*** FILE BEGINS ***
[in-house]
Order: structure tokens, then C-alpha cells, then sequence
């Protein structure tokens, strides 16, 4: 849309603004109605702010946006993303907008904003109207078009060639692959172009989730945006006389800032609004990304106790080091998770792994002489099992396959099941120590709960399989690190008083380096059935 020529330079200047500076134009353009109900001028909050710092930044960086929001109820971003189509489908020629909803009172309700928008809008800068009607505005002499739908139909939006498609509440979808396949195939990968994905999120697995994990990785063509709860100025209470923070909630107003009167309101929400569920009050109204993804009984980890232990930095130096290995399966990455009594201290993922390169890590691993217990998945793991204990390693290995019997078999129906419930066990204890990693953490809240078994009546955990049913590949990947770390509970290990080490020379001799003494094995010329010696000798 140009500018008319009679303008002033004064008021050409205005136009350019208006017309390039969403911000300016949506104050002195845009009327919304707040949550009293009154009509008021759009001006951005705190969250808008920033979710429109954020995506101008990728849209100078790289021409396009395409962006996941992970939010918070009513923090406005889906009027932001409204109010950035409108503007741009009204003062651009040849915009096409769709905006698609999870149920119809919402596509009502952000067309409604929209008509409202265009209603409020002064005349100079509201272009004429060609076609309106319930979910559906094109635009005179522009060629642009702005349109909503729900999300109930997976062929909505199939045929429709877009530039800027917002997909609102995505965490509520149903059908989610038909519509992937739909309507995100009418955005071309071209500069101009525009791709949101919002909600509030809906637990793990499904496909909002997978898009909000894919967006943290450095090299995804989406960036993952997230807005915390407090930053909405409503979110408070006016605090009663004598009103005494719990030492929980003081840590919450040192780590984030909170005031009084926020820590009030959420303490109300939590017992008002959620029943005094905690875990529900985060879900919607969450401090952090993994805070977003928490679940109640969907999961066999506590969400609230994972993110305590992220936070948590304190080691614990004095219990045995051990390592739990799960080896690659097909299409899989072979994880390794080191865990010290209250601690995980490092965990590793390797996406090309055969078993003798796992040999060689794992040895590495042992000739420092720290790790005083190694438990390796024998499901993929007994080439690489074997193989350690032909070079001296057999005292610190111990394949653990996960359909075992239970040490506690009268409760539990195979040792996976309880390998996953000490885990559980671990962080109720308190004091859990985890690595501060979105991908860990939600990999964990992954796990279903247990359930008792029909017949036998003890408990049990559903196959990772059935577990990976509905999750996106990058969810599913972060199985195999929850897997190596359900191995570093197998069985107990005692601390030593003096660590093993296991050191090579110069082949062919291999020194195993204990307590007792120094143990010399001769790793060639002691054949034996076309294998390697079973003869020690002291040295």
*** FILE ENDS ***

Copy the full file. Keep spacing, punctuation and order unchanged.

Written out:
[in-house]
Order: structure tokens, then C-alpha cells, then sequence
């Protein structure tokens, strides 16, 4: 849309603004109605702010946006993303907008904003109207078009060639692959172009989730945006006389800032609004990304106790080091998770792994002489099992396959099941120590709960399989690190008083380096059935 020529330079200047500076134009353009109900001028909050710092930044960086929001109820971003189509489908020629909803009172309700928008809008800068009607505005002499739908139909939006498609509440979808396949195939990968994905999120697995994990990785063509709860100025209470923070909630107003009167309101929400569920009050109204993804009984980890232990930095130096290995399966990455009594201290993922390169890590691993217990998945793991204990390693290995019997078999129906419930066990204890990693953490809240078994009546955990049913590949990947770390509970290990080490020379001799003494094995010329010696000798 140009500018008319009679303008002033004064008021050409205005136009350019208006017309390039969403911000300016949506104050002195845009009327919304707040949550009293009154009509008021759009001006951005705190969250808008920033979710429109954020995506101008990728849209100078790289021409396009395409962006996941992970939010918070009513923090406005889906009027932001409204109010950035409108503007741009009204003062651009040849915009096409769709905006698609999870149920119809919402596509009502952000067309409604929209008509409202265009209603409020002064005349100079509201272009004429060609076609309106319930979910559906094109635009005179522009060629642009702005349109909503729900999300109930997976062929909505199939045929429709877009530039800027917002997909609102995505965490509520149903059908989610038909519509992937739909309507995100009418955005071309071209500069101009525009791709949101919002909600509030809906637990793990499904496909909002997978898009909000894919967006943290450095090299995804989406960036993952997230807005915390407090930053909405409503979110408070006016605090009663004598009103005494719990030492929980003081840590919450040192780590984030909170005031009084926020820590009030959420303490109300939590017992008002959620029943005094905690875990529900985060879900919607969450401090952090993994805070977003928490679940109640969907999961066999506590969400609230994972993110305590992220936070948590304190080691614990004095219990045995051990390592739990799960080896690659097909299409899989072979994880390794080191865990010290209250601690995980490092965990590793390797996406090309055969078993003798796992040999060689794992040895590495042992000739420092720290790790005083190694438990390796024998499901993929007994080439690489074997193989350690032909070079001296057999005292610190111990394949653990996960359909075992239970040490506690009268409760539990195979040792996976309880390998996953000490885990559980671990962080109720308190004091859990985890690595501060979105991908860990939600990999964990992954796990279903247990359930008792029909017949036998003890408990049990559903196959990772059935577990990976509905999750996106990058969810599913972060199985195999929850897997190596359900191995570093197998069985107990005692601390030593003096660590093993296991050191090579110069082949062919291999020194195993204990307590007792120094143990010399001769790793060639002691054949034996076309294998390697079973003869020690002291040295």